Cubs and scouts from Harborough plant almost 2,000 trees to help the environment
The town’s 1st Bowdens Scout Group got together with Harborough Woodland and Waterloo Cottage Farm in a bid to improve the sparse local tree cover
About 100 cubs and scouts from Market Harborough have planted almost 2,000 trees as well as new hedging.
The town’s 1st Bowdens Scout Group got together with Harborough Woodland and Waterloo Cottage Farm in a bid to improve the sparse local tree cover – the second lowest in the UK.
Tree lanes were planted by the enthusiastic youngsters in grazing fields at Great Oxendon’s Waterloo Cottage Farm - where farmers Angus and Kirsty Clarke are committed to farming with nature.
Regenerative practices, restoring and protecting the environment and the wellness of the pasture-fed herd are at the heart of what the Clarkes do.
Thrilled cub Zac, eight, said: “I found the planting trees session really fun.
“My favourite part was planting the trees and finding some worms to chuck in.
“I planted five trees.
“One of them had five worms in!”
Delighted Rufus, an 11-year-old scout, said: “I have enjoyed planting trees very much and the time flew by as it was very fun.”
1st Bowdens Scout leader Sarah Young hailed the ambitious eco venture as they set out to boost the local rolling countryside on the Leicestershire-Northamptonshire border.
“What a wonderful way to emerge from lockdown working with the young people with volunteers from Harborough Woodland and 1st Bowdens Scouts getting together to do something positive for the environment,” said Sarah.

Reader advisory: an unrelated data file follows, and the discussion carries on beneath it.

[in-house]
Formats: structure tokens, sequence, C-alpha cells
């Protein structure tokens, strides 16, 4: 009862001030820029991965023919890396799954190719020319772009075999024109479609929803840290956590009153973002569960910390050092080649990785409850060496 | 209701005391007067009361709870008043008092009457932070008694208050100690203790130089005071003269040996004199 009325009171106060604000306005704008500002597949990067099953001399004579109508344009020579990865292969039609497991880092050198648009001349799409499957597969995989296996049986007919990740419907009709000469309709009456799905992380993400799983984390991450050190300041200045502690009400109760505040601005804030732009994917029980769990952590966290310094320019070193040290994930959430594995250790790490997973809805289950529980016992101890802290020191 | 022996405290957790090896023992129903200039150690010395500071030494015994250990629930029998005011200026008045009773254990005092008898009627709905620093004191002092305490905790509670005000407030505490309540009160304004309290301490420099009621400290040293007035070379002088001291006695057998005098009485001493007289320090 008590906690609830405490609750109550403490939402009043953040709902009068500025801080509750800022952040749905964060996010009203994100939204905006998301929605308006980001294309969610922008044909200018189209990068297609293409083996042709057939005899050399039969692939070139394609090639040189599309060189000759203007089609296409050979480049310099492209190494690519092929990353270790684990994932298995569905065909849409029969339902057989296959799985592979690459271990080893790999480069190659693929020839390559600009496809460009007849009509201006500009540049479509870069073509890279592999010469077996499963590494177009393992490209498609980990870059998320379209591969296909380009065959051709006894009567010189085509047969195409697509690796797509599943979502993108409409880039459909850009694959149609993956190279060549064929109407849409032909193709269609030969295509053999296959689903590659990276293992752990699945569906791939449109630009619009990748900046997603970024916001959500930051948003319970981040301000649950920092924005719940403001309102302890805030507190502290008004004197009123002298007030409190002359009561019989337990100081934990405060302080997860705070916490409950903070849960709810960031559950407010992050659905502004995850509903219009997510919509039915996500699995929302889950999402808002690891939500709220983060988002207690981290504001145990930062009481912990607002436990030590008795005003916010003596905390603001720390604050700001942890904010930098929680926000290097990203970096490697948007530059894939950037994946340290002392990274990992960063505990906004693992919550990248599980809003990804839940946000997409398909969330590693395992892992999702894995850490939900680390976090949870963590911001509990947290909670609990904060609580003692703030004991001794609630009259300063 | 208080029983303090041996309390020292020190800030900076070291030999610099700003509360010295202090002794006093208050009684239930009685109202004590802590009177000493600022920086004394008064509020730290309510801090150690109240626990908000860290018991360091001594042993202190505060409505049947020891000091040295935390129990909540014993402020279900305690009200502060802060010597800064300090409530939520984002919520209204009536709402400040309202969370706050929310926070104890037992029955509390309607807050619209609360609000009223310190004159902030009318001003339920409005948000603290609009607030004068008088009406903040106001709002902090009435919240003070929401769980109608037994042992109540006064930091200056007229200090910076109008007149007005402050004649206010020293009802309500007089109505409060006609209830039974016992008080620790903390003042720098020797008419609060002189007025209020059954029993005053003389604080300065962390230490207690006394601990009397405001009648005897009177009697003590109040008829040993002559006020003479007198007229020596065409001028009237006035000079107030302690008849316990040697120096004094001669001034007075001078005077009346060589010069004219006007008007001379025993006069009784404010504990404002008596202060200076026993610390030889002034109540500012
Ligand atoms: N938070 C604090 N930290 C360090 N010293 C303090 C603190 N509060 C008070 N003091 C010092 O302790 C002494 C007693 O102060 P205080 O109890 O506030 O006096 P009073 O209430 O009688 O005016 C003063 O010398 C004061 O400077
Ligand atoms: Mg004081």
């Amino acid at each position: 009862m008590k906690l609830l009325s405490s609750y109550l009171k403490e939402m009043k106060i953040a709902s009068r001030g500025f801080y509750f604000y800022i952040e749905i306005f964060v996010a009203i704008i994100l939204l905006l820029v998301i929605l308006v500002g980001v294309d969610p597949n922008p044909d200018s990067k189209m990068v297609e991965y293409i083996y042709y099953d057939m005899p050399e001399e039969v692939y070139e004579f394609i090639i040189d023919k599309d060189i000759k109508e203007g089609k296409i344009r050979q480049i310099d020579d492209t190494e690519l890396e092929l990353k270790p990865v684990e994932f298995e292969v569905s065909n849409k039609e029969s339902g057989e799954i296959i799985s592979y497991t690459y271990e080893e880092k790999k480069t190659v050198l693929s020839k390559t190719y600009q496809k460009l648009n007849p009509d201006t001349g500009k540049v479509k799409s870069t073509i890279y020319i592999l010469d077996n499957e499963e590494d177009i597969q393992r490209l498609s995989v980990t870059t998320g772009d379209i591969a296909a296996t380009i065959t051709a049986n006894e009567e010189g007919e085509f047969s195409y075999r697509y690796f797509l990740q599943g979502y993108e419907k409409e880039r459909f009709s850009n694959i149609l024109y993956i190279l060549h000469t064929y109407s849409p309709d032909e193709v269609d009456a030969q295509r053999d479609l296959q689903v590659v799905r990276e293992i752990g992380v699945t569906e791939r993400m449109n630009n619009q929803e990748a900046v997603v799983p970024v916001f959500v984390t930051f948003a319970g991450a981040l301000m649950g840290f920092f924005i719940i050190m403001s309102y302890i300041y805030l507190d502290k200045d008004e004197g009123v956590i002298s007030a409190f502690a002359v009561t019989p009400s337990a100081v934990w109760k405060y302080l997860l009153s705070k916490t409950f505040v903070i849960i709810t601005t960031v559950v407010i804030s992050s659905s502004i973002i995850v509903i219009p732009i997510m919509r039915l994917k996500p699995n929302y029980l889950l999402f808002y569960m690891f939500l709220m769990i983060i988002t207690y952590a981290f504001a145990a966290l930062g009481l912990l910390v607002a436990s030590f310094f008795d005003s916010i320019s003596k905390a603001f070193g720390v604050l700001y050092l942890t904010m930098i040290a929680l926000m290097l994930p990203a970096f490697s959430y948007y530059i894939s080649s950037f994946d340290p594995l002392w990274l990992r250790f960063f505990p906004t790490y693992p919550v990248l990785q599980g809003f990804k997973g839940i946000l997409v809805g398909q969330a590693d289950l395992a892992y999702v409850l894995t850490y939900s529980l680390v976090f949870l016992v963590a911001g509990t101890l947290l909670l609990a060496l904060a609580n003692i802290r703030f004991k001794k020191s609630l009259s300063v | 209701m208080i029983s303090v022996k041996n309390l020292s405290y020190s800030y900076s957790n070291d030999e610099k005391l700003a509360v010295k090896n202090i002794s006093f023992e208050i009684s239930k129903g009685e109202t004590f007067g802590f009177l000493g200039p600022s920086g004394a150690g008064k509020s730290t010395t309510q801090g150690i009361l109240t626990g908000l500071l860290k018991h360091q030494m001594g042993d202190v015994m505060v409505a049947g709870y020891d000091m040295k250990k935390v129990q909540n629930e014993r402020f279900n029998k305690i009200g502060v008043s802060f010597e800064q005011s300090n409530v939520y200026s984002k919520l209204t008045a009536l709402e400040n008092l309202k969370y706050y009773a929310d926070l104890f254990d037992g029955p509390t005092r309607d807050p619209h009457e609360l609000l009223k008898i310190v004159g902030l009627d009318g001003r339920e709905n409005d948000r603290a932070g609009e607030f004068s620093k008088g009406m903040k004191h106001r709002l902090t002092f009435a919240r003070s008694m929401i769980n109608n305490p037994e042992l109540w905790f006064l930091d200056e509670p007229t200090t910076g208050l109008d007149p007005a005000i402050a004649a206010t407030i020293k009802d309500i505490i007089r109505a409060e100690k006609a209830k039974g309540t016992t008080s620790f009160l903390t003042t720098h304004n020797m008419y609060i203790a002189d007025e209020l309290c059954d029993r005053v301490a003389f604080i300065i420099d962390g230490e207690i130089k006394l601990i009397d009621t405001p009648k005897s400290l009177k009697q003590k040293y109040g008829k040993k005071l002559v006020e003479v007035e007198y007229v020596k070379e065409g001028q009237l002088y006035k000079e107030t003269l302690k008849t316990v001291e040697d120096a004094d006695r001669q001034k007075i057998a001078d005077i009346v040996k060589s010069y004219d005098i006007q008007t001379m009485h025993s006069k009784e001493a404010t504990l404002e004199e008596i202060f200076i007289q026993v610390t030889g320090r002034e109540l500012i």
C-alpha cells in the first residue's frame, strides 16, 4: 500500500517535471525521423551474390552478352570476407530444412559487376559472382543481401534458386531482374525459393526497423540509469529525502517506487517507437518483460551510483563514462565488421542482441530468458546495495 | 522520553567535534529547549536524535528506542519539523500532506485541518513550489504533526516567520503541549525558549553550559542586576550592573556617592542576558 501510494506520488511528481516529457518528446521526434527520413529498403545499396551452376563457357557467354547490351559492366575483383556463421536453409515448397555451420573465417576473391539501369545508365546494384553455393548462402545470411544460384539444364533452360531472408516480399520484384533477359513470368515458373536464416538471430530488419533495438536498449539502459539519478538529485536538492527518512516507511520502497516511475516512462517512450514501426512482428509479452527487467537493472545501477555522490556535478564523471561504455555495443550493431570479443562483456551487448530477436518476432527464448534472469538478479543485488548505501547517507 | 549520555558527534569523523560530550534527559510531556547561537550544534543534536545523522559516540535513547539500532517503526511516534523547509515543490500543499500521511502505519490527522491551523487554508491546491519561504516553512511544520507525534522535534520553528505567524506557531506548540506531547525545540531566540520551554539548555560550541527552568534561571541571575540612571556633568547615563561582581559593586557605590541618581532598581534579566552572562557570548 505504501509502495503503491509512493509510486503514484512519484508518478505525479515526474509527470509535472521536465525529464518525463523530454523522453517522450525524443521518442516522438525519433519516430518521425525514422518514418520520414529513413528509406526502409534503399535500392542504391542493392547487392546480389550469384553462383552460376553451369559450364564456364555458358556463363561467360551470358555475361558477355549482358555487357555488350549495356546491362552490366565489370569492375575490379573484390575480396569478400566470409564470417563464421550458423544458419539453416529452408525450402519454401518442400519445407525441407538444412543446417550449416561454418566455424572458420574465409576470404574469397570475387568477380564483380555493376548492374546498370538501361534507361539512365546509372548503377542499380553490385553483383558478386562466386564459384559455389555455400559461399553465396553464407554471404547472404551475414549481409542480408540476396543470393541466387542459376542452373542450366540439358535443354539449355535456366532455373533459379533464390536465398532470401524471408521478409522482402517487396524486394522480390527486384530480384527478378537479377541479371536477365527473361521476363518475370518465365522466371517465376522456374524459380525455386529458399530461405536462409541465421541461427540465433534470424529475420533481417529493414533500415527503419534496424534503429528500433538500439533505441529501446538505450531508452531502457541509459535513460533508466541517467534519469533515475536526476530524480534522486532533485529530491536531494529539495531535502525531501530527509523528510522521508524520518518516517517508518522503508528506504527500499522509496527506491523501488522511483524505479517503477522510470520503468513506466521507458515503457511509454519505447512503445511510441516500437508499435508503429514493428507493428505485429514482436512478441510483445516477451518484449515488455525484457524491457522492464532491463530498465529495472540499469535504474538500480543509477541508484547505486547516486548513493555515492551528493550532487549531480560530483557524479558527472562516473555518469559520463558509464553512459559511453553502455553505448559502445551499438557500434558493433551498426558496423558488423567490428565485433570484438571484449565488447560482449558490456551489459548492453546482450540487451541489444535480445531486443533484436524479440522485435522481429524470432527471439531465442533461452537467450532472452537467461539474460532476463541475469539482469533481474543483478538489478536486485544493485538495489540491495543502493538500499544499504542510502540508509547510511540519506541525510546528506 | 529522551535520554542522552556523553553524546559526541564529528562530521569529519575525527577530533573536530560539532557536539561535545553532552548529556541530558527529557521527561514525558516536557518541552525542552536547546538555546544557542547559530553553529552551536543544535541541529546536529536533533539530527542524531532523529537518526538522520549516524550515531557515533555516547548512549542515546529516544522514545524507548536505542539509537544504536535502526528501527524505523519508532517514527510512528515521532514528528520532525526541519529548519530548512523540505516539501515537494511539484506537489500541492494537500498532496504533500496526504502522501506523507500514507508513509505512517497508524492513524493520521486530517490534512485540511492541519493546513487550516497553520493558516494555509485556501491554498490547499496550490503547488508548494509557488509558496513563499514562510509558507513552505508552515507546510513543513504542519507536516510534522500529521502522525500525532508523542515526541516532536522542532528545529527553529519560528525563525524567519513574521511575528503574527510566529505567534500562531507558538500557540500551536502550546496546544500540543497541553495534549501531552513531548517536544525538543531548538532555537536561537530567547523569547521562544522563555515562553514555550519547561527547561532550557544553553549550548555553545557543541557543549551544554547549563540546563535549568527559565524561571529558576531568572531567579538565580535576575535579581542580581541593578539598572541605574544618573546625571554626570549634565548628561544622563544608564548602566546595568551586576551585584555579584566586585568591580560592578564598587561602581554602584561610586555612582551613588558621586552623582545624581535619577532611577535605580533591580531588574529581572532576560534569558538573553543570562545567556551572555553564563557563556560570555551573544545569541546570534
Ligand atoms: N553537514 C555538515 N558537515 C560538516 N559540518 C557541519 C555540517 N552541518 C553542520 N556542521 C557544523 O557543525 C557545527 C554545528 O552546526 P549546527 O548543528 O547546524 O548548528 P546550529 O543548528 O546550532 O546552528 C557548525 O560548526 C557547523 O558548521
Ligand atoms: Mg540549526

“We look forward to revisiting the farm in years to come to see the trees getting bigger and bigger each year.”
Kirsty Clarke, of Waterloo Cottage Farm, said: “I am so thankful to the scouts and Harborough Woodland for their help in building our animal welfare field because that is really what we were trying to do.”
Harborough Woodland chair Bruce Durham said: “We need trees for shade and to make space for wildlife.
“We decided the best way to do this was to get a community group together so we can all help.”
Fast-growing Harborough Woodland has already planted an impressive 2,040 trees free of charge on 21 projects in their first year.
“We are involved with natural flood management with the Welland Rivers Trust and the Welland Valley Partnership,” added Bruce.
He said planting more trees will help prevent future catastrophic floods by slamming a natural brake on the flow of heavy rainfall in fields as well as on hillsides.
The joint scheme backed by Harborough Woodland, Waterloo Cottage Farm and the cubs and scouts was partly funded by The Tree Council's Branching Out Fund.
Volunteers keen to help at other tree planting events can contact Harborough Woodland at harboroughwoodland.com or join Harborough Woodland Community Volunteers on Facebook.